Troy was a city in north-west Anatolia in what is now Turkey. It became legendary through the Trojan War that is described in the Greek Epic Circle and especially in the Illiad, which is attributed to Homer.
According to the legend the Trojan War was waged against the city of Troy by the Greeks after Paris of Troy took Helen from her husband, the King of Sparta and of course, the gods had their fair share to do with this. Eris, the god of strife and discord, gave Athena, Aphrodite and Hera and golden apple, marked “for the fairest”. Zeus sent the three ladies to Paris to judge, who deserved the apple the most. Paris awarded it to Aphrodite, who in exchange gave him Helen, the fairest of all women, and made her fall in love with Paris. Unfortunately, Helen was already married to the King of Sparta…
Troy was besieged for ten years and many heroes of both sides like Achilles and Ajax, Hector and Paris died in the fighting. The city fell eventually through the ruse of the Trojan Horse – a horse shaped statue the Trojans believed to be left for them in front of their gate as a victory gift. Despite the warnings of Cassandra, the Trojans dragged the horse inside their city walls, not knowing that it was filled with Greek soldiers under the command of Odysseus. During the following night the soldiers from the horse slaughtered the city’s population and desecrated the temples, thus earning the gods’ wreath. Few of the Greek returned safely home while most of them founded colonies at far away places.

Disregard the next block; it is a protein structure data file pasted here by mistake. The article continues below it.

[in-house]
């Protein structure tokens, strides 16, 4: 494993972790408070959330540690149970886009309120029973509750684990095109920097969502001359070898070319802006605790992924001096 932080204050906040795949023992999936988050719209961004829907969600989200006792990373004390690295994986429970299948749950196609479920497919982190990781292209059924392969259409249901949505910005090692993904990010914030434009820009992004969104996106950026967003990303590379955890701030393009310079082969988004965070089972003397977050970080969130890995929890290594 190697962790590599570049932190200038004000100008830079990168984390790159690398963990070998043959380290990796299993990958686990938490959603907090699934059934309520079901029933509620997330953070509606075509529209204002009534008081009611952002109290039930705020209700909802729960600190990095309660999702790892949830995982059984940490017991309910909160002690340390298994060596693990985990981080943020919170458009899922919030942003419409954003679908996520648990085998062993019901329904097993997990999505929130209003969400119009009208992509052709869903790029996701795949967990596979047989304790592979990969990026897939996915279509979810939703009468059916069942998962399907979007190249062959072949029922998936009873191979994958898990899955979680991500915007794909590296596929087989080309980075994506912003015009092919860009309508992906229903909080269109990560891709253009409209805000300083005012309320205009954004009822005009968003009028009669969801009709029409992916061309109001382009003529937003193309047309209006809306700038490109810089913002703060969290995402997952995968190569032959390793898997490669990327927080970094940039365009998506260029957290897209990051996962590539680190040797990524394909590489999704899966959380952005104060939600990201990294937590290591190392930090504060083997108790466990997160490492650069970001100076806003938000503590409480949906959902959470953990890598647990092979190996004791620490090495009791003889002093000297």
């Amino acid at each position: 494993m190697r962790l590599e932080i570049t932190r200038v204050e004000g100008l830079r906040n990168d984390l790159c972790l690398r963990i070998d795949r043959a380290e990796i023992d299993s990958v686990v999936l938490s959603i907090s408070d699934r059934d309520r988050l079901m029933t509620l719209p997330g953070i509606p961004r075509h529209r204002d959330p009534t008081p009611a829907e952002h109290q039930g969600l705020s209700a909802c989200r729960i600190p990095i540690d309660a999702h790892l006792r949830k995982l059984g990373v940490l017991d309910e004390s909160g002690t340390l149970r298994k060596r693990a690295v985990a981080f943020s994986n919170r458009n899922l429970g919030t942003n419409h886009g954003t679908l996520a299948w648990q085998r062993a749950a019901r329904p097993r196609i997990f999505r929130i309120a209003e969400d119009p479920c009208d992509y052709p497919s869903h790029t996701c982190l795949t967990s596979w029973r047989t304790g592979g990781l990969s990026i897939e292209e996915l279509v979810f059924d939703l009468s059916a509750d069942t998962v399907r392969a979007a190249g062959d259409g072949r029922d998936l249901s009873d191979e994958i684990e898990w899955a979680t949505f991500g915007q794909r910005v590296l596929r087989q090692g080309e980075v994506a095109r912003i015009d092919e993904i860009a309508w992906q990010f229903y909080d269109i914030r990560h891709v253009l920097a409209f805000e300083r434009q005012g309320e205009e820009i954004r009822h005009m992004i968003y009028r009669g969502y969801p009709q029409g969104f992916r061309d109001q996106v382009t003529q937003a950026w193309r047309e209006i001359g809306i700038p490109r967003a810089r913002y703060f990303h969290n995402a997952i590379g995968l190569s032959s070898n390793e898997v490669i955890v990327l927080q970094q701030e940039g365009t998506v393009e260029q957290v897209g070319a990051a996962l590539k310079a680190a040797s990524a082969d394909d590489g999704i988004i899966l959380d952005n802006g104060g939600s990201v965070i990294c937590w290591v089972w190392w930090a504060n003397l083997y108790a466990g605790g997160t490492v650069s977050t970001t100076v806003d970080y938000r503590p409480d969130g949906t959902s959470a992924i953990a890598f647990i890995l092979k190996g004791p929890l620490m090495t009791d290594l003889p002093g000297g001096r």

The ancient Greek believed Troy to be near the Dardanelles in what is modern-day Turkey. Yet, as time moved on people started to believe that the legend of Troy and its war was all fictional. Then in 1865 the English archeologist Frank Calvert started excavating on farm land, he had bought from a local Turkish farmer. After a chance meeting the German wealthy business man and archeologist Heinrich Schliemann joined him and eventually did not only take over Calvert’s excavations, but also his conviction that he was digging up the legendary Troy.
Since 1998 the excavation site in the province of Canakkale, Turkey is part of the UNESCO World Heritage list.